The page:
On a public network, each computer has its own unique IP address that is visible to the entire Internet. The firewall may serve to restrict certain types of traffic or traffic from unauthorized users, but in general, these machines are readily and transparently accessible to anyone connected to the Internet. This is similar to having a direct phone line at your company that rings your desk phone without going through the operator or administrative assistant. That phone number is unique to your phone and calls to that number are not screened as thoroughly (i.e. anyone with the number can call you). It is the same with the IP address of a computer on a public network. For this reason, connecting to one of these machines for data recovery is typically very easy. Unless the firewall is specifically set up to block traffic from the data recovery technician’s machine, a connection can be made using the public IP address of the computer. Accessing a computer behind a firewall in such a manner is called firewall traversal.
The problem is that the vast majority of companies, organizations and homes do not use a public network. This is primarily for security purposes, but for many users, it’s also for economic reasons. Unless you are your own Internet service provider (ISP), then you are on a private network.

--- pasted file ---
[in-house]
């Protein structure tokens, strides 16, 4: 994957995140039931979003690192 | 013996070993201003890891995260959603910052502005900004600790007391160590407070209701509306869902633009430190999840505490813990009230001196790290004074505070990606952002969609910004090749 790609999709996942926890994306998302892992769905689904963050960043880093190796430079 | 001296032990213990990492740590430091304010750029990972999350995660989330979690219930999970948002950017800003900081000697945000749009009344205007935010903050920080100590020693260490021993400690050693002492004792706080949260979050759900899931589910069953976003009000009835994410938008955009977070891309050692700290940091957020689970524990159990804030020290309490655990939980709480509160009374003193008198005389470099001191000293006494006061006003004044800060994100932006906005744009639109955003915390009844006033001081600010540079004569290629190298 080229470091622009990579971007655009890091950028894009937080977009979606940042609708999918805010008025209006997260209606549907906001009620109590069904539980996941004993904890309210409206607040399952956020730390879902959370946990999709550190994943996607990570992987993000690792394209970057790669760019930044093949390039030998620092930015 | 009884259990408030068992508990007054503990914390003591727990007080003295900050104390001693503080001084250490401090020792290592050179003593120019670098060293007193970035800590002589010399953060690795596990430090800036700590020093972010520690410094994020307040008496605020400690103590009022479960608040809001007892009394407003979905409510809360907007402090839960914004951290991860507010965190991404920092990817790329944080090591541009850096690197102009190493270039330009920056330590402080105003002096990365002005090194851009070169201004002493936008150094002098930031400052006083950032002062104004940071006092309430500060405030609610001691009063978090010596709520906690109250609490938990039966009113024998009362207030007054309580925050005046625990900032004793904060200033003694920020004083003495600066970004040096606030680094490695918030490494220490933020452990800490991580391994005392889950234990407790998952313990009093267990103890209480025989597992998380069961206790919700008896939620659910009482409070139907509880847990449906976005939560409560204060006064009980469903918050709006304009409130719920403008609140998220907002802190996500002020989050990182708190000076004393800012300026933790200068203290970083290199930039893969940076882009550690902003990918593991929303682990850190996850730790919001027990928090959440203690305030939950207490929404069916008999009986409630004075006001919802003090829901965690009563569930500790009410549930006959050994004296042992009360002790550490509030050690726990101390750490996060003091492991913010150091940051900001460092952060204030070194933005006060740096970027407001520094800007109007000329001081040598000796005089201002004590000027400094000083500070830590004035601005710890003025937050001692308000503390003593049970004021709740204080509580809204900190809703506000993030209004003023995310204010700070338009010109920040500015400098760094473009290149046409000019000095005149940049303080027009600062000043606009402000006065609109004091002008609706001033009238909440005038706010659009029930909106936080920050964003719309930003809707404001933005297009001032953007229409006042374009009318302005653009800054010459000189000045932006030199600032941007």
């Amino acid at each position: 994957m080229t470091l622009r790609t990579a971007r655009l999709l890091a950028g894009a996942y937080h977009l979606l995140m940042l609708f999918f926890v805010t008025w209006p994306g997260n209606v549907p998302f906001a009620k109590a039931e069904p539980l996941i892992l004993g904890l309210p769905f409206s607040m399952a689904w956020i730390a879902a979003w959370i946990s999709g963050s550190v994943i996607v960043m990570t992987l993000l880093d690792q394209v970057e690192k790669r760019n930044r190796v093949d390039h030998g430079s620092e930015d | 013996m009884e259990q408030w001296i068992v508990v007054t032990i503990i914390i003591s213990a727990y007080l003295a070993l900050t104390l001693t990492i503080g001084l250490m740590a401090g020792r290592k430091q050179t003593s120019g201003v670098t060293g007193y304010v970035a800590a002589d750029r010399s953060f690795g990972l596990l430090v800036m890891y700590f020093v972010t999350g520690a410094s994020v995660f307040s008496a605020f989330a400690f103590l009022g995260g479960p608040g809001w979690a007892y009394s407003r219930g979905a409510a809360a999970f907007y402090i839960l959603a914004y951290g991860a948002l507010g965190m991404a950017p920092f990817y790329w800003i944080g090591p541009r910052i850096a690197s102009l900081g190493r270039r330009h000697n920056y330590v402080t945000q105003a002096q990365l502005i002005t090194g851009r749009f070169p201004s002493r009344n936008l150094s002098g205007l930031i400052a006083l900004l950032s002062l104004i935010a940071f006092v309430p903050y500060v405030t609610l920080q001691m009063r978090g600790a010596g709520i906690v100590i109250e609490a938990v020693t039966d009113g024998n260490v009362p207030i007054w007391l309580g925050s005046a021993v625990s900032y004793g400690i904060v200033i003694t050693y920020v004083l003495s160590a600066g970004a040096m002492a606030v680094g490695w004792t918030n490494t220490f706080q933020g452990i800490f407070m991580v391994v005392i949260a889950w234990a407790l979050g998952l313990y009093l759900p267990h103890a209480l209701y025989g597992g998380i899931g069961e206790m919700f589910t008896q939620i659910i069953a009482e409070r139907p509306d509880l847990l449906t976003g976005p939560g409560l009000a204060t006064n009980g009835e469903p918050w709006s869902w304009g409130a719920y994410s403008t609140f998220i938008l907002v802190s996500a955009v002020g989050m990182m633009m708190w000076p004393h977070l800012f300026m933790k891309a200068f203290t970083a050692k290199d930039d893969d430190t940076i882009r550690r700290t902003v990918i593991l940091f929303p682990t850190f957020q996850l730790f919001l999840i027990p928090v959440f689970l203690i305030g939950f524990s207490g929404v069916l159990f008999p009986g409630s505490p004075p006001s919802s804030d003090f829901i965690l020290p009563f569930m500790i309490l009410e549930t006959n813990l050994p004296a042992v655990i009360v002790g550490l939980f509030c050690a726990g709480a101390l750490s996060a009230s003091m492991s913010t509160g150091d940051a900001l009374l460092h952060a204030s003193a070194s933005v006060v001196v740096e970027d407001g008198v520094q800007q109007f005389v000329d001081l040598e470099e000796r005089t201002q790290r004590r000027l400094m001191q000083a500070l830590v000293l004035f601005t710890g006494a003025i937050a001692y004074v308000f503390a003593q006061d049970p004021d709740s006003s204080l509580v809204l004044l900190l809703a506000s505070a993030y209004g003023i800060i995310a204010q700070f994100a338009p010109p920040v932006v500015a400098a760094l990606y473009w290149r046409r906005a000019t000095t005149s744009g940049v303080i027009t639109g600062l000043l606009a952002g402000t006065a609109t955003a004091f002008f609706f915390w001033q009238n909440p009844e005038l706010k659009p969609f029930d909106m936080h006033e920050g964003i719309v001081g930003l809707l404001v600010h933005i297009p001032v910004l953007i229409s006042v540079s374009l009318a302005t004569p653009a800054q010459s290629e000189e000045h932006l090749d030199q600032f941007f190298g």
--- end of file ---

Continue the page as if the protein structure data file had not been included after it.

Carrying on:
If a public network is like giving your computer a direct phone line to the outside world, a private network is like giving your phone a company extension specific to the building. In order to reach you, outside callers must first go through the operator, who will route the call accordingly, or punch in your extension after dialing the main phone number for the entire company.
The concept is similar for a private network, except computers outside the private network won’t know your computer’s private IP address, nor will this private IP address be useful. Instead of each computer having its own public IP address that is unique on the Internet, each computer on a private network has an IP address that is unique within the network, for example 192.168.1.192, 172.16.2.23, or 10.10.10.10.
The only machine that has a unique public IP address is the NAT device. In order to reach one of the machines on a private network, a computer on the Internet must first communicate with the NAT device. The NAT device is responsible for routing the data to the appropriate machine on the private network. This is known as NAT traversal. Although each computer on a private network will be accessed using the IP address of the NAT device, each computer will have its own port through which it receives Internet data. This is similar to a phone extension. Again, computers on the Internet will be communicating via the NAT device’s IP address and a port number, but will never know the other computer’s private IP address.
Similar to using your desk phone to make an outside call, accessing the Internet from a computer on a private network is significantly easier than reaching a computer on a private network from the Internet. But it can be done.